Weekend cost: $30 walking, $40 riding.


Green at the par 5 18th hole at Foxfire


Turning Stone 


The Oneida Nation Turning Stone golf facility has emerged as the premiere golf destination in New York State.  It features 3 outstanding premium priced 18 hole courses:  Atunyote, Kaluyat and Shenendoah.  All three are spectacular designs, especially Atunyote, which hosts an annual PGA event the 3rd week of September.  All have been built in the past 5 years. All are extremely well maintained.  If you have the money and the game, this is the place to go.  Note that Turning Stone is a 35 minute drive from downtown Syracuse.  It is worth the drive.


Atunyote   reds: 5102, gold: 6069, whites: 6561, blues: 6998
Weekend cost: varies....see web site (but $150-$200)


Kaluhyat   reds: 5293, gold: 5690, whites: 6183, blues: 6724
Weekend cost: varies....see web site (but $70-$125)


Shenendoah   reds: 5185, gold: 5839, whites: 6328, blues: 6685
Weekend cost: varies....see web site (but $70-$125)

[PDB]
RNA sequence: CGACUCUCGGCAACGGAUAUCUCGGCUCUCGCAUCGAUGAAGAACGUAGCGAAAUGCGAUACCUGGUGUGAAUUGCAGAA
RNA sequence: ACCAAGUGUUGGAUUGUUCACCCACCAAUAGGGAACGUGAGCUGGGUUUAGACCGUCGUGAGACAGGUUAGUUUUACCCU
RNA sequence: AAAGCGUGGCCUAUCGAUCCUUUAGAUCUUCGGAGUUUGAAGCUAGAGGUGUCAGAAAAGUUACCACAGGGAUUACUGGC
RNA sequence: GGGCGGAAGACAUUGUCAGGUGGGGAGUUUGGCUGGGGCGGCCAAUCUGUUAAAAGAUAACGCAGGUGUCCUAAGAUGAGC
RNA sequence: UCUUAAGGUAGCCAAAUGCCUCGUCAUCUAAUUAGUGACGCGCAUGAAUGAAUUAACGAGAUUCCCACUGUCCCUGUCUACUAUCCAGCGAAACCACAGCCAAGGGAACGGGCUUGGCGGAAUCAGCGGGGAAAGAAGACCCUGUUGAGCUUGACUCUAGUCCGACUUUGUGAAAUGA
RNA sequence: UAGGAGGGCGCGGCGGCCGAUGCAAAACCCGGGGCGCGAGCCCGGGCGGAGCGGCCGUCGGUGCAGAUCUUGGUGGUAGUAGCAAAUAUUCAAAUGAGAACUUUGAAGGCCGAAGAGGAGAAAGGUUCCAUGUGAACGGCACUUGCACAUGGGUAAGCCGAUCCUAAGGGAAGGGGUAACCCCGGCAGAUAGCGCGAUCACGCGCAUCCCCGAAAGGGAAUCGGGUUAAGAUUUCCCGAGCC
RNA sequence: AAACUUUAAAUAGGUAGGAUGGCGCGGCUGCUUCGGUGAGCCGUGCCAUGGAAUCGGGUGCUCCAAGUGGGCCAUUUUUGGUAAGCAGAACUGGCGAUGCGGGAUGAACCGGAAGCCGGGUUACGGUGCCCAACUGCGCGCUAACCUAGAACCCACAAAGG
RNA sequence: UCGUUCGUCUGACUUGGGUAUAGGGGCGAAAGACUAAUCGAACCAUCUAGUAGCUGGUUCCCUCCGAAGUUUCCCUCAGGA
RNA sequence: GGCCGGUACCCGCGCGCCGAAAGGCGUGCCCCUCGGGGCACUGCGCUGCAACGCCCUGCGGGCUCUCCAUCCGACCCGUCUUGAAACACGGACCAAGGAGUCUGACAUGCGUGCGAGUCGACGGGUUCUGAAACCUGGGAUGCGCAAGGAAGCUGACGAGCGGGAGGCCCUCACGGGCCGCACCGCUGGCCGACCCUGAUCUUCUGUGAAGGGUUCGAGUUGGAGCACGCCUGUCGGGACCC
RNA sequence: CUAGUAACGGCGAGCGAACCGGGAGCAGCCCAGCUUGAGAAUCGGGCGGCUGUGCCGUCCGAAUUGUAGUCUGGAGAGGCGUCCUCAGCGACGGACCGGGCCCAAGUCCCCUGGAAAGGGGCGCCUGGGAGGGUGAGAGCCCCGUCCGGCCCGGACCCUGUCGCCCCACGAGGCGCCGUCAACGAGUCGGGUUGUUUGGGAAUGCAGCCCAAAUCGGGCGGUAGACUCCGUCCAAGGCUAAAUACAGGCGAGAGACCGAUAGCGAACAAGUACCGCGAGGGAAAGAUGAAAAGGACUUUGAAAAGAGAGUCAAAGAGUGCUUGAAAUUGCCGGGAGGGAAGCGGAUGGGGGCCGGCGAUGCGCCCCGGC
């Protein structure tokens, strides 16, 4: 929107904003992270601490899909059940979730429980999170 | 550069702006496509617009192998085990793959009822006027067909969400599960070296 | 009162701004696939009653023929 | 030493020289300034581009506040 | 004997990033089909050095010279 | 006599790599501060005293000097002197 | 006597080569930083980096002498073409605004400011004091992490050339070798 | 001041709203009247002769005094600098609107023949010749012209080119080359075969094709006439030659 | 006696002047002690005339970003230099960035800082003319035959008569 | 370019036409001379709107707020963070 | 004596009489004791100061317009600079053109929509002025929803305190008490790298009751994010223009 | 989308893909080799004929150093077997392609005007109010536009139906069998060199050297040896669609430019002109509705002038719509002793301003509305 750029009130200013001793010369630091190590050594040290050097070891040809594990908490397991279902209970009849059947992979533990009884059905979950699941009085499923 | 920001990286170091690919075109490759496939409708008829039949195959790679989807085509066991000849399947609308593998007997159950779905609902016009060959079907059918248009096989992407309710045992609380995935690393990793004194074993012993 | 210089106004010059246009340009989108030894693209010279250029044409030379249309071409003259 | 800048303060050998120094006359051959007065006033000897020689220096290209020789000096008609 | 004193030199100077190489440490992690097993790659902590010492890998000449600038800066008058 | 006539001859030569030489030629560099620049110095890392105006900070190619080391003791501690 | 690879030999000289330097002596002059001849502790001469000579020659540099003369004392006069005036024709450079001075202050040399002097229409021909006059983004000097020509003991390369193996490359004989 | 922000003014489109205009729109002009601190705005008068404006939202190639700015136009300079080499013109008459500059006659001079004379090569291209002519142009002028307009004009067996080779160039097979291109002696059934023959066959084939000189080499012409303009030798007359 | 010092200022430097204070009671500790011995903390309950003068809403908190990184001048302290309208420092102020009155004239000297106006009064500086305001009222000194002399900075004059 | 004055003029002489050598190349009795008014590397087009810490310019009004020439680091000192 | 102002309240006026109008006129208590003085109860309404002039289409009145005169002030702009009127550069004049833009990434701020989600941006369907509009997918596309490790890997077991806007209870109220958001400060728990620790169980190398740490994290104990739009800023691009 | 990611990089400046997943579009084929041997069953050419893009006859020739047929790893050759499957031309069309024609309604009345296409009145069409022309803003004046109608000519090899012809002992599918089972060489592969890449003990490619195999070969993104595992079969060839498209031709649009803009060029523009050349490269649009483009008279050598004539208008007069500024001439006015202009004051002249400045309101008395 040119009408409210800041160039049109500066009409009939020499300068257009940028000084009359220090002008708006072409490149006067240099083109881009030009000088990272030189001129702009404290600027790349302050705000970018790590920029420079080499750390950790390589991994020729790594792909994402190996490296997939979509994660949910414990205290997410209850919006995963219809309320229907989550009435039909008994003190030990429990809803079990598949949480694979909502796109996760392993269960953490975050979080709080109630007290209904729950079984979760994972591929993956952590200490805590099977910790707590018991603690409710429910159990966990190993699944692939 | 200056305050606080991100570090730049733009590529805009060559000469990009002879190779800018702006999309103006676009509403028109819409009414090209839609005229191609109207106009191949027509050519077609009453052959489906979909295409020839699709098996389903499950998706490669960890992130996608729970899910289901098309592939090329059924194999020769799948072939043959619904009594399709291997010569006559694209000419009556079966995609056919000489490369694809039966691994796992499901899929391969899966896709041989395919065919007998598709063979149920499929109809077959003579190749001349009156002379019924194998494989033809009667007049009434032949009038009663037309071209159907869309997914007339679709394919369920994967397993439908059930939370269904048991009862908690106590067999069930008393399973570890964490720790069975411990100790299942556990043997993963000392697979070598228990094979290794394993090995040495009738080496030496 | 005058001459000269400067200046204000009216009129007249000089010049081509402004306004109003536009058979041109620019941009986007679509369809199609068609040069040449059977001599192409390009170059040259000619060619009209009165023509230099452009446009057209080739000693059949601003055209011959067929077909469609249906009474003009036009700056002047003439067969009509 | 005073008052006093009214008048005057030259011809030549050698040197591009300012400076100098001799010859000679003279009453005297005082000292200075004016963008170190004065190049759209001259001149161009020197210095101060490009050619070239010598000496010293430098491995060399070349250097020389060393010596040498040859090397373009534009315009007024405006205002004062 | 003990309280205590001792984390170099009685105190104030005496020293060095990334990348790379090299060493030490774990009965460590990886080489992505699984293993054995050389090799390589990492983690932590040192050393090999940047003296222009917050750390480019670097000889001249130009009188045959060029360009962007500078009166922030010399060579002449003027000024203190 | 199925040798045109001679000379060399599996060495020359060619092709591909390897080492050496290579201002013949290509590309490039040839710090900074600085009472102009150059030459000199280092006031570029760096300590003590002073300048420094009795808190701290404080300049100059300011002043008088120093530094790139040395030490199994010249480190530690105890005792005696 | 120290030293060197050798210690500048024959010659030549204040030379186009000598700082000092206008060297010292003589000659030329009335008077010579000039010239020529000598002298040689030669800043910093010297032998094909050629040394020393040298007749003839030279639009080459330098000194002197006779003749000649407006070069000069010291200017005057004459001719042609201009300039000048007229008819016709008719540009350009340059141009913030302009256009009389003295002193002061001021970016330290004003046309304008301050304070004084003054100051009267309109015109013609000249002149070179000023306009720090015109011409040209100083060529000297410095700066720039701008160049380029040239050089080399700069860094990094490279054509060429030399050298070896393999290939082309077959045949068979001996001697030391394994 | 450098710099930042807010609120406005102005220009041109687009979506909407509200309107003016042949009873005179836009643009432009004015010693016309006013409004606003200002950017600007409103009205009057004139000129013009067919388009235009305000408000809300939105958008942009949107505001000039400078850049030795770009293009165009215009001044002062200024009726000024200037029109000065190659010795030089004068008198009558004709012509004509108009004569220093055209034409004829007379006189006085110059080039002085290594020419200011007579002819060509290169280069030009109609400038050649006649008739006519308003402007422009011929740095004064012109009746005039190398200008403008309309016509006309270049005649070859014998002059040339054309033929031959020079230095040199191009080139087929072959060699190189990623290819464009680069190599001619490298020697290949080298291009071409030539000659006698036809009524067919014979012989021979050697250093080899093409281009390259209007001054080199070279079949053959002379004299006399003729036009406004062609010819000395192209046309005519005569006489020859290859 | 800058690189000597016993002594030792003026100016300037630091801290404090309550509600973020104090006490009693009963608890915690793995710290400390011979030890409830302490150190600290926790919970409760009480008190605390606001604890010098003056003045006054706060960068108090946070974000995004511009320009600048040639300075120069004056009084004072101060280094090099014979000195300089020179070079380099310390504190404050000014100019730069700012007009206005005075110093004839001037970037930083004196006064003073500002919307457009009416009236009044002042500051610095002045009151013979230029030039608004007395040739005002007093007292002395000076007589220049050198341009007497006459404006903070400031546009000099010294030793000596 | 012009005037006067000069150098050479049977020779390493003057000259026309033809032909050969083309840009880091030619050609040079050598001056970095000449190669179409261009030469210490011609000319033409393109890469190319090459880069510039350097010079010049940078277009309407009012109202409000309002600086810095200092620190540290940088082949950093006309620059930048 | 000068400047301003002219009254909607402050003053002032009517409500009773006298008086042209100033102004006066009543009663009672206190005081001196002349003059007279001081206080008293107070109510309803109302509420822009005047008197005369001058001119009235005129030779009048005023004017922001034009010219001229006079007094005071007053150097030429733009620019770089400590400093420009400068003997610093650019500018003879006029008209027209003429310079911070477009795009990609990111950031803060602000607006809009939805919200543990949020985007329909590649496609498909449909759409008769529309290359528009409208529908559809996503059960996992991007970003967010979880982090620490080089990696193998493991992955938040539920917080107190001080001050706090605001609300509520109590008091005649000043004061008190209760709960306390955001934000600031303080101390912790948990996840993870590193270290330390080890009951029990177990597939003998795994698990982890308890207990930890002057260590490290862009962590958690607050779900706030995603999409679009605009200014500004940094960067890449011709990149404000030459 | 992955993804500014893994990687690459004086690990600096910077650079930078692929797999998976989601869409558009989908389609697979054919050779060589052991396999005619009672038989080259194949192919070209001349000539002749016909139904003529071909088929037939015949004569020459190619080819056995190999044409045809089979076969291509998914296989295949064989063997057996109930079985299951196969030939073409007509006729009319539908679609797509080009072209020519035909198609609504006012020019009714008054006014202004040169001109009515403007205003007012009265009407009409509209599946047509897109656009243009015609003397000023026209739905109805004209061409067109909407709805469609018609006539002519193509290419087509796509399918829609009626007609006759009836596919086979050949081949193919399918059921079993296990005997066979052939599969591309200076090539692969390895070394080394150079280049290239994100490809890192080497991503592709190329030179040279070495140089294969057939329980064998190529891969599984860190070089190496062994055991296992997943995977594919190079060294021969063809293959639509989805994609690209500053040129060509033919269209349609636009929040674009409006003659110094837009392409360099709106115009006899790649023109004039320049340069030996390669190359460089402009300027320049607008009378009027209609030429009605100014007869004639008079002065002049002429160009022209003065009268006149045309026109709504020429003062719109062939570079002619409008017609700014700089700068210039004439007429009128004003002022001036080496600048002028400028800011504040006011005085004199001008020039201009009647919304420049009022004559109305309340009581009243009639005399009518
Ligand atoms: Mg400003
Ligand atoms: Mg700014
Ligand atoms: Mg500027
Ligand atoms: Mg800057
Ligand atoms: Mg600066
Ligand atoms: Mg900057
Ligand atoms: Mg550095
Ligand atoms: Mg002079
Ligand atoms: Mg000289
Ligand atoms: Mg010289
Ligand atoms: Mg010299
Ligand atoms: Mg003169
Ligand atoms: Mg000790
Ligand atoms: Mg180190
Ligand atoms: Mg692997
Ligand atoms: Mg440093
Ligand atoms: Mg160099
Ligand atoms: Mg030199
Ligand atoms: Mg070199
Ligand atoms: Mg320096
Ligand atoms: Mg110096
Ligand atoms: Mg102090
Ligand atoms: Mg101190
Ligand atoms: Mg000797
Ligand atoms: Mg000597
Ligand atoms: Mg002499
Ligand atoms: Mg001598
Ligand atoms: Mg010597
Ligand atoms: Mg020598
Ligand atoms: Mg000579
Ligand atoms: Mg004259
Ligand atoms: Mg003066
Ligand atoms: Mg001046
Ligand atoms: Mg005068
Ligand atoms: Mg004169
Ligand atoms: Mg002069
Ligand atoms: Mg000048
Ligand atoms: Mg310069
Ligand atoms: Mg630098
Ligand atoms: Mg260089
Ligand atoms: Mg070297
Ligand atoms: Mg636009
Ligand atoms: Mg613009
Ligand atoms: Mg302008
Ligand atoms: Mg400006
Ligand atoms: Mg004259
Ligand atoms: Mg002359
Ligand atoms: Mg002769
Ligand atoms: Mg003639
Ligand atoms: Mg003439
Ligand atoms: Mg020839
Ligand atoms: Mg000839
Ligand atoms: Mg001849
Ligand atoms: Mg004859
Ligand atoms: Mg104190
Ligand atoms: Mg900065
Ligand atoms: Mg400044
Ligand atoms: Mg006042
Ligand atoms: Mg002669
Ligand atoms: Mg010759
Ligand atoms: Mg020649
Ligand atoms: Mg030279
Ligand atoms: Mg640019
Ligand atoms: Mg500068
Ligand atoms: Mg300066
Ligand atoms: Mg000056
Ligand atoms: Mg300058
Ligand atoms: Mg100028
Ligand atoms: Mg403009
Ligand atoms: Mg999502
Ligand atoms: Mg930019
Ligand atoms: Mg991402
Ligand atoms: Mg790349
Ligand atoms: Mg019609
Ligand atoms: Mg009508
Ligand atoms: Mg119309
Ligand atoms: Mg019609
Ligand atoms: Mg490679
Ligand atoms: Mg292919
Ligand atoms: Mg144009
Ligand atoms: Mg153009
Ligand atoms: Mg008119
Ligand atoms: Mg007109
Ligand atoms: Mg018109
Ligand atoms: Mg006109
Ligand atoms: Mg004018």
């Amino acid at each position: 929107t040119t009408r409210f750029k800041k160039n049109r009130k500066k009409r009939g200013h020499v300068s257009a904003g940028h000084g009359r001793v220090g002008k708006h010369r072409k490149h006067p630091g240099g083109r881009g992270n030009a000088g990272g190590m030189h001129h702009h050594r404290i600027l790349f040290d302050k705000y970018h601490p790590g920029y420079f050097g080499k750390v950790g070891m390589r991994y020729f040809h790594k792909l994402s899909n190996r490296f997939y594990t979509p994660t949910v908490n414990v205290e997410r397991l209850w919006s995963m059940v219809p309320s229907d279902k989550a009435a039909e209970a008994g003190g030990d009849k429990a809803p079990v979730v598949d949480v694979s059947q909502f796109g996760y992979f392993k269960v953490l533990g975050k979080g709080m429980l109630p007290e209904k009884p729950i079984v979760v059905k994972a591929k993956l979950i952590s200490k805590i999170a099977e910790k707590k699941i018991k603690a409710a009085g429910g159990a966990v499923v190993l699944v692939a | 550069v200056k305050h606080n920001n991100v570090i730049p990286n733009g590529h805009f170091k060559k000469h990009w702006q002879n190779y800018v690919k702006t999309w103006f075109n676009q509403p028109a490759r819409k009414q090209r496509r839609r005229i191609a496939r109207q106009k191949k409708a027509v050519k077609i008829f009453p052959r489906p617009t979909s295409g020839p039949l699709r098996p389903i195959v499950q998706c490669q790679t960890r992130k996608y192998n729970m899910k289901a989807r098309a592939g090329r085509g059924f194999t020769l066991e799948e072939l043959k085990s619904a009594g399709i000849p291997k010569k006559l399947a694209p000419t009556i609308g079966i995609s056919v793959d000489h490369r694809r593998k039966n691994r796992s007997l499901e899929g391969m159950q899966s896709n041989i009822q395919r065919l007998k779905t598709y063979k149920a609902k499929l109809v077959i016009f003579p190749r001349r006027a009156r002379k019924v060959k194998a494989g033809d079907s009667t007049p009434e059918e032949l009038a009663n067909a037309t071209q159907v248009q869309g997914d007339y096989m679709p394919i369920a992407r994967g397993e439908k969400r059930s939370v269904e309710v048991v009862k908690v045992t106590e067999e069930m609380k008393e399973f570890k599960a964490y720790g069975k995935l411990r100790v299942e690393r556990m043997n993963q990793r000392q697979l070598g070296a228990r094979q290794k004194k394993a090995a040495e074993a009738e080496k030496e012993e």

If you are golf challenged and/or budget challenged, consider playing at the Drumlins West Course. Drumlins is owned by Syracuse University and is located very near the SU South Campus.  The West Course is open to the public, features short holes and open fairways and great rates ($17 to walk the course).


Hope this helps! TexanMark


The opinions expressed in this guide are those of TexanMark.  While every effort has been made to ensure all the information presented is accurate and current, it would be wise to verify things when possible.  Please note that this guide is not endorsed by, its site publishers, administrators and/or moderators.


Special thanks to David Metraux, who granted us permission to use several of his photos of Syracuse landmarks on this page. For more excellent photos by David, check out his fine web site.